The very short version of the basic thesis of megapolitics is that technology, especially the technology of violence, drives how large states can grow, how much input citizens have in those governing structures and what changes to expect when technology shifts the balance between offense and defense.

The same technologies that allowed the West to colonize Africa and sweep opponents from the field in battlegrounds across the world would lead to the breakdown of those empires as the technologies spread.  A machine gun can wreak havoc on tribal opponents armed with spears or flintlocks, allowing for the conquest of tribes and empires that had lasted for millenia.  Those same machine guns (and radios, and later social media connections), in the hands of "rebels" all of a sudden made empire an expensive proposition.  Increase the ability for small groups to mount an effective offense (adding guidance systems to missiles, roadside bombs, the "flattening" of the globe and the enabling of small groups to finance their activities via gray or black markets, etc.), add in the "mental software" of open source insurgency theory and you have a recipe for the collapse of large state structures, or at the very least the "hollowing out" of countries as well as the means to mount effective armed resistance to "invaders" of various stripes.

In an era of positive mood bias, the dark extremes of this technology are generally ignored or glossed over.  As we move into an era of anger and violence, the logic of the microchip - whether in a computer or smartphone that allows some individuals to be productive any place on the globe or whether mated to an explosive in the form of guided missile or controlled bomb - we could quickly see the "Kosovo-isation" of many parts of the globe, where grievances long-supressed get worked out in low-intensity wars that could go on for years.  Mix this with the "need" for governments to raise revenues in an age of austerity and you can see where this could go.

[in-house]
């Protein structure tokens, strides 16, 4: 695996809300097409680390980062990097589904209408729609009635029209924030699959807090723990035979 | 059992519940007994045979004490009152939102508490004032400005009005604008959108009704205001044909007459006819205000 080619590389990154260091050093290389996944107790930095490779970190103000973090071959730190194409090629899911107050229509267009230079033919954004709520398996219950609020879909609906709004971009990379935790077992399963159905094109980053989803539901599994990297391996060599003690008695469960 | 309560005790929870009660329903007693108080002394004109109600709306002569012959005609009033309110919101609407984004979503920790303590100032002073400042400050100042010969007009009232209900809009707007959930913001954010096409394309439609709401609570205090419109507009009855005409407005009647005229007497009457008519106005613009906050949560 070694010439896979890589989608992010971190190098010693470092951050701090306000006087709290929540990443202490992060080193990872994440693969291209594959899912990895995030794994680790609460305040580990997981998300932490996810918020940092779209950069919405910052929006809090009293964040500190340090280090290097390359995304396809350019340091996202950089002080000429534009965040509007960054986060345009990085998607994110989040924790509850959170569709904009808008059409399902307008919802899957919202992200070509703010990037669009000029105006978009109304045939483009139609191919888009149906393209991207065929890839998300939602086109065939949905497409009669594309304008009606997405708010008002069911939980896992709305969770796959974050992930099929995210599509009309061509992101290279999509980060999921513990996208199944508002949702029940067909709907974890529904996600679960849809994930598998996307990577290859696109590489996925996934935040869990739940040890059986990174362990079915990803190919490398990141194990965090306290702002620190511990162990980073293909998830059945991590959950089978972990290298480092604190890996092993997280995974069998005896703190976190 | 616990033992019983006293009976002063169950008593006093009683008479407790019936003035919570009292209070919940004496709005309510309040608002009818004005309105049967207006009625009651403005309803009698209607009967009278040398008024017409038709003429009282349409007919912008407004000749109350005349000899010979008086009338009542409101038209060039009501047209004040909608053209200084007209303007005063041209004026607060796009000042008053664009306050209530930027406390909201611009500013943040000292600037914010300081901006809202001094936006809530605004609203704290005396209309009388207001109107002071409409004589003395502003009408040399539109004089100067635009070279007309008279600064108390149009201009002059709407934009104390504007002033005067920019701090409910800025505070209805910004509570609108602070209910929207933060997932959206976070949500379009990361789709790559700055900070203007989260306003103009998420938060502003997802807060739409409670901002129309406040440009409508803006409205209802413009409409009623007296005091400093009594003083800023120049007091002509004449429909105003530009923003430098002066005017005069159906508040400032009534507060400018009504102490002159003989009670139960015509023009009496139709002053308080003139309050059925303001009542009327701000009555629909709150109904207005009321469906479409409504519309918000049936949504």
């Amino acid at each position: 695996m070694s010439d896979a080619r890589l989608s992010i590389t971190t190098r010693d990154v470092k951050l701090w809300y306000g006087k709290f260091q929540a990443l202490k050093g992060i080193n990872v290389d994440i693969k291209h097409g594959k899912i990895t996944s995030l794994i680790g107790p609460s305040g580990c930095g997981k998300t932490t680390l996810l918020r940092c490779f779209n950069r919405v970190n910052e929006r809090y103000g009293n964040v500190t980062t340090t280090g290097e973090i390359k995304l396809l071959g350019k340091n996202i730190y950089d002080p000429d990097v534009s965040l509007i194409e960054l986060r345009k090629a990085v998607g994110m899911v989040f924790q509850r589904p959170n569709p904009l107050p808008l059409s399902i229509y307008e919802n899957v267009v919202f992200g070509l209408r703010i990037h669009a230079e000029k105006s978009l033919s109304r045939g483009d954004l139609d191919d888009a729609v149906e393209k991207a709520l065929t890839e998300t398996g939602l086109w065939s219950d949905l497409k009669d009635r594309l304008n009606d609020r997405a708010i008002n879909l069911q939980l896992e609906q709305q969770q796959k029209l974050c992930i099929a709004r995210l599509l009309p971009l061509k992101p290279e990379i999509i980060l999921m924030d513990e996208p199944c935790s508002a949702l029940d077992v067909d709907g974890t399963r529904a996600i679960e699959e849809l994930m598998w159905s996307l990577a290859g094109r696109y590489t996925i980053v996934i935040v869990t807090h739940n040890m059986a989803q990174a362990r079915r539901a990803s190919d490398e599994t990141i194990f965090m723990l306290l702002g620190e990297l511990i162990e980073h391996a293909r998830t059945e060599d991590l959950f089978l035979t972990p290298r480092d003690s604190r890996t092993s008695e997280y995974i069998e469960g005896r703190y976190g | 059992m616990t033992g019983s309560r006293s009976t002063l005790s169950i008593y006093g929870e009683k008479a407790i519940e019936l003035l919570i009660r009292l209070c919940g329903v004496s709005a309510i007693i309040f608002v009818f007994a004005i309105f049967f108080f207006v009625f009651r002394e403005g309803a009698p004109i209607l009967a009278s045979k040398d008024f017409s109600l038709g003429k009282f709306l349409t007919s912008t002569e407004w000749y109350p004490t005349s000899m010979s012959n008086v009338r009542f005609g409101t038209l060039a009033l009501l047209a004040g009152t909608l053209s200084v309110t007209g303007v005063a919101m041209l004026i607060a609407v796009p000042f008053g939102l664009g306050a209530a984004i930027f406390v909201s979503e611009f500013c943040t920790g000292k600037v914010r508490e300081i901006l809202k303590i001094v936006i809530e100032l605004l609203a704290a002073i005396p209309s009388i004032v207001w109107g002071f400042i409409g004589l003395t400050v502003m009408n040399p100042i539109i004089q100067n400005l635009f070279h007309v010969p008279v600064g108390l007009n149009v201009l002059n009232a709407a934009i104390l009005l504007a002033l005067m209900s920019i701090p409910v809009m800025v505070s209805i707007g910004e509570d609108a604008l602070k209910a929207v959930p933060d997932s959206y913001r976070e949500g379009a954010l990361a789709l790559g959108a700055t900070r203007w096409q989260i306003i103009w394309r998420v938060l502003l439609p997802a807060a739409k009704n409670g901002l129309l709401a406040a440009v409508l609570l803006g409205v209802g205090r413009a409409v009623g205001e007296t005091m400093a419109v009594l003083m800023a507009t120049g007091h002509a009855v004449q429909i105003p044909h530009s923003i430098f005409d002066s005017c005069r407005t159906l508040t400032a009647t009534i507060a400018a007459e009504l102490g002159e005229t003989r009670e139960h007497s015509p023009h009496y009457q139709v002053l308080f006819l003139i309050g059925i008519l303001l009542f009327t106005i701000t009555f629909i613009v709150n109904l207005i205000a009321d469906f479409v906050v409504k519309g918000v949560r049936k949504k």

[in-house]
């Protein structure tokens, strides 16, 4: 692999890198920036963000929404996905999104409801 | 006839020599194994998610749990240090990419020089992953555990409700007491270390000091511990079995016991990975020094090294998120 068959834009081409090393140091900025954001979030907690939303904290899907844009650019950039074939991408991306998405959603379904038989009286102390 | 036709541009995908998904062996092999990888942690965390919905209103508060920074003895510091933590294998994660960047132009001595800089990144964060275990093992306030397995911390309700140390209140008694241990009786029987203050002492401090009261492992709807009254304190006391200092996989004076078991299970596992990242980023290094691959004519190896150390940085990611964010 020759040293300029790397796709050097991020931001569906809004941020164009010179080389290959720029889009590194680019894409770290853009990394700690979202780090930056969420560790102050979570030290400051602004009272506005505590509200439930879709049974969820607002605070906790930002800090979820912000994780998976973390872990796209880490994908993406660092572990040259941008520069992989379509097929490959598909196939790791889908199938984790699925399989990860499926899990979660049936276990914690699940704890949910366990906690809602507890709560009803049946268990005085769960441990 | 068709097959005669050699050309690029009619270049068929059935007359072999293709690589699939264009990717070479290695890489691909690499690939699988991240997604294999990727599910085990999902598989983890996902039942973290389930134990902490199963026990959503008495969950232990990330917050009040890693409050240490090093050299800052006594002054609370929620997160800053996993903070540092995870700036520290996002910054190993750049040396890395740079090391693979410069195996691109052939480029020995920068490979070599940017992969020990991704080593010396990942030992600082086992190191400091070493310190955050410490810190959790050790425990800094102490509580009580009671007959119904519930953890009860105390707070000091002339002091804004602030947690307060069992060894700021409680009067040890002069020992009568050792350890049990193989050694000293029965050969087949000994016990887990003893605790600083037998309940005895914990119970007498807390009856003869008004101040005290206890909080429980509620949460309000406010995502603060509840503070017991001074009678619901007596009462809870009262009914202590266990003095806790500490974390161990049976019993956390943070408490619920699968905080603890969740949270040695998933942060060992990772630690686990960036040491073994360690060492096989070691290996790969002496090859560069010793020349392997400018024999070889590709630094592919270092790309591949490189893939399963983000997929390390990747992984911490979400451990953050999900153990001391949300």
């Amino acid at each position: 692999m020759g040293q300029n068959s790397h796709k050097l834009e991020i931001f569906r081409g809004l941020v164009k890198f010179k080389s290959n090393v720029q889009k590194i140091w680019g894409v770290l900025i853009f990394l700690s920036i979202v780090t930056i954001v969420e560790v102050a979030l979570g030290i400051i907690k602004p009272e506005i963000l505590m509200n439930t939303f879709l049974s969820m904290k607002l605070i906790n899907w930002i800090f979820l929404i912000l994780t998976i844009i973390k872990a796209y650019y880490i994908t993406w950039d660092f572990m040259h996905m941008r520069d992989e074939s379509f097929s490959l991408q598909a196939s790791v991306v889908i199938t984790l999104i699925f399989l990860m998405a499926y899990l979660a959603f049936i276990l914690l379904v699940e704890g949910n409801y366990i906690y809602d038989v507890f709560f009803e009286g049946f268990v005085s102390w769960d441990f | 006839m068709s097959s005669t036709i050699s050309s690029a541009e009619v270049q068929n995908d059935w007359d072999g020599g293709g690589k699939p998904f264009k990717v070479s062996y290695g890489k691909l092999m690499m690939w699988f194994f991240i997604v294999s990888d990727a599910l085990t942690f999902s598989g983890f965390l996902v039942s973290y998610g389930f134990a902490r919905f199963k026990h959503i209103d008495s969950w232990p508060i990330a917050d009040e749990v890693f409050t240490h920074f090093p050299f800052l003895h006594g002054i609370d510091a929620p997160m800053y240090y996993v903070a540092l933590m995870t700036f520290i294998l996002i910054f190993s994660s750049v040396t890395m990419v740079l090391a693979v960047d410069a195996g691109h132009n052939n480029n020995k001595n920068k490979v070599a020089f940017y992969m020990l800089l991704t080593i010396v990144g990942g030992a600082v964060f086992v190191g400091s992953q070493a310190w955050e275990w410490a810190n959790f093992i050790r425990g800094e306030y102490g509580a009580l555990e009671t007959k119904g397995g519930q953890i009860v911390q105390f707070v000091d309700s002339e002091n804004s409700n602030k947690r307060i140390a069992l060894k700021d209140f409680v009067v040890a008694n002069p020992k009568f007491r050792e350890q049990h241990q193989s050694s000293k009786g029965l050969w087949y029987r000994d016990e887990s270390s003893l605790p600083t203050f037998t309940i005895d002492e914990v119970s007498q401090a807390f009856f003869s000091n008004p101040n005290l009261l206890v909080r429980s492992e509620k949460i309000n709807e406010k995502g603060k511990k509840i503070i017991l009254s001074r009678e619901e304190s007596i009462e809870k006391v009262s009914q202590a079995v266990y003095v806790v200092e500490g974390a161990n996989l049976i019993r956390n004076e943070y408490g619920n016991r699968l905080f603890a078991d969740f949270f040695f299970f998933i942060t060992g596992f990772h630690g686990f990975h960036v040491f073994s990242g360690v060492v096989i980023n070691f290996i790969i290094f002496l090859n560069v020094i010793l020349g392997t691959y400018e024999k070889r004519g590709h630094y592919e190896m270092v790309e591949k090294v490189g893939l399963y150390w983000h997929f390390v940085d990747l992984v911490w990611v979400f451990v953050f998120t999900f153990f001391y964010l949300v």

I suggest you trek over to the library and check out a copy of The Sovereign Individual or purchase a copy at your bookseller of choice.  We will be covering topics such as the one below more and more as we watch the old system disintegrate around us and the language that Davidson and Rees-Mogg have used to describe their thesis will come in handy:

Iraq Militants Brag: We’ve Got Robotic Weapons, Too
By Noah Shachtman, Wired Danger Room
U.S. forces used a combination of spy drones and bomb-handling robots to help beat back Iraq’s insurgents. Now, those militants have a warning for those American troops still remaining in Iraq: We’ve got robots, too.

In a slick new online video just released by the Ansar al-Islam extremist group, kafiya-clad engineers brag about their skill and designing and making weapons of their own. They show off homemade silencers, fire custom-built rockets, and solder their own circuit boards.

But the climax to the nearly four-minute clip comes when the camera focuses on a car driving in the desert; there’s no one inside the vehicle. Then a tripod-mounted machine gun fires off a few rounds; there are no fingers on the trigger. The car and the gun are remotely-operated — crudely robotic...

We've been living this technological revolution for many decades.  Time to pay the piper.  While we will focus on the breakdown aspects in the coming years, my read of this trend is actually quite optimistic.  We just have to survive the transition crisis...